Diabetes in Cats
Pet owners are often surprised to learn that their pets can get the very same diseases as they can – and often for the same reasons. A good example of this is Diabetes Mellitus, known as sugar diabetes. As in humans, this disease is on the rise in cats.
What is it?
Diabetes is a consequence of too little insulin being produced by the pancreas or a cat’s inability to properly use the insulin that is produced. Both issues result in high blood sugar levels, so the objective of treatment is to return sugar levels to normal on a long-term basis. The majority of cats are Type ll diabetics – in other words, “non-insulin dependent” diabetics. Despite the confusing name, Type-II diabetics usually do require insulin to manage their disease…but other management elements like weight control and carbohydrate restrictions are also required.
Causes of diabetes in cats
The exact cause of feline diabetes is not the same in every cat. It has been determined that it is more common in males, certain breeds and is sometimes concurrent with another disease (e.g. feline hyperthyroidism). Older cats who are overweight or obese are more likely to develop diabetes. It has been estimated that 30-35% of cats are obese in North America.
We love our cats and as such, we indulge them with treats and with food, often feeding too much of both. In addition, indoor cats, while protected from the dangers of the outside world, tend to be less active and more inclined to become couch potatoes.
Symptoms and diagnosis of diabetes in cats
Typical signs of diabetes in cats vary with the stage of the disease, but usually, you will notice increased thirst, urination and appetite. As the disease advances unchecked, you may also see:
- Weight loss
- Poor coat
- Abnormal hind limb gait
Because none of these signs are specific to diabetes, a diagnosis cannot be made without blood and urine tests. Like so many diseases, it is very important to diagnose diabetes early, before all the complications develop – such as neurological dysfunctions. Cats can be unique and challenging veterinary patients. Once a diagnosis of diabetes is confirmed, treatment and control require close monitoring and lots of adjustments.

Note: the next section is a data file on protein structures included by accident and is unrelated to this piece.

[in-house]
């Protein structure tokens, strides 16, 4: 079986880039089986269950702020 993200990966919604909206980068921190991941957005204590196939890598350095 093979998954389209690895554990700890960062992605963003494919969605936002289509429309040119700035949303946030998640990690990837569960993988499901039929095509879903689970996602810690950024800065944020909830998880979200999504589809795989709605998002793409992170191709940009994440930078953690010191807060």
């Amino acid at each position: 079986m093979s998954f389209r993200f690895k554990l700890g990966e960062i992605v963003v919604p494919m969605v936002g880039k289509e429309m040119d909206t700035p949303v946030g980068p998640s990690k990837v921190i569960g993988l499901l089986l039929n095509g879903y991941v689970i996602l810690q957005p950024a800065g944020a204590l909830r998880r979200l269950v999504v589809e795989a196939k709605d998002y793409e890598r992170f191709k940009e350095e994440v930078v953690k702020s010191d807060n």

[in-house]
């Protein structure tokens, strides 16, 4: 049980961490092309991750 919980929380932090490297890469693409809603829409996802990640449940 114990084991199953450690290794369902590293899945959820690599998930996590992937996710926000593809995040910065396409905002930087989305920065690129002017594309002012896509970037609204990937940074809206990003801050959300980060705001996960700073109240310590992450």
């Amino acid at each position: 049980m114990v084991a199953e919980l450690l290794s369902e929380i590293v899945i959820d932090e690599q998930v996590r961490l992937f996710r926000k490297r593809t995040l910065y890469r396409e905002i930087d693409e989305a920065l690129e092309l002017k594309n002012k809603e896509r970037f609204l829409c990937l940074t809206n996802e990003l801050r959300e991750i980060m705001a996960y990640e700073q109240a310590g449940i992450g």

Treatment of diabetes in cats
Most cats will require some form of insulin to manage their diabetes. There are many types of insulin and each cat’s needs are unique, so your vet may need to evaluate your pet several times to determine which type of insulin is best for them in the initial stages of diabetes control. Regular testing of the blood is required and you’ll need to keep in close touch with their veterinarian. New technologies such as continuous glucose monitoring systems can help track your pet’s response to treatment and zero in on the ideal type and dose of insulin for your cat.
Along with insulin therapy, nutrition is a vital tool for controlling diabetes. Therapeutic veterinary diets have been formulated and proven to manage weight and reduce the blood glucose spikes that promote obesity and drive diabetes.
Is diabetes reversible?
Diabetes is a complex and often frustrating disease, for cats and their owners. The good news is with strict management and weight control, many cats can achieve diabetic remission overcoming their need for regular insulin therapy. Insulin is a good thing, but too much of it can be dangerous for cats. Pet owners need to watch their pet’s activity and behaviour closely and check blood sugar regularly in order to detect their cat’s changing treatment needs. Any change in normal behaviour needs to be reported to the veterinarian promptly.
Diabetes requires considerable owner dedication and close communication with your veterinarian for proper control and maintenance. Your cat will reward your patience! Many cats live long and happy lives beyond a diagnosis of diabetes.
The best solution is prevention. While some contributing factors to diabetes, such as genetics, are hard to control, you can ensure your cat is kept at a healthy weight throughout their life. Obesity is a leading cause of diabetes and keeping a pet lean may just be the key to prevention.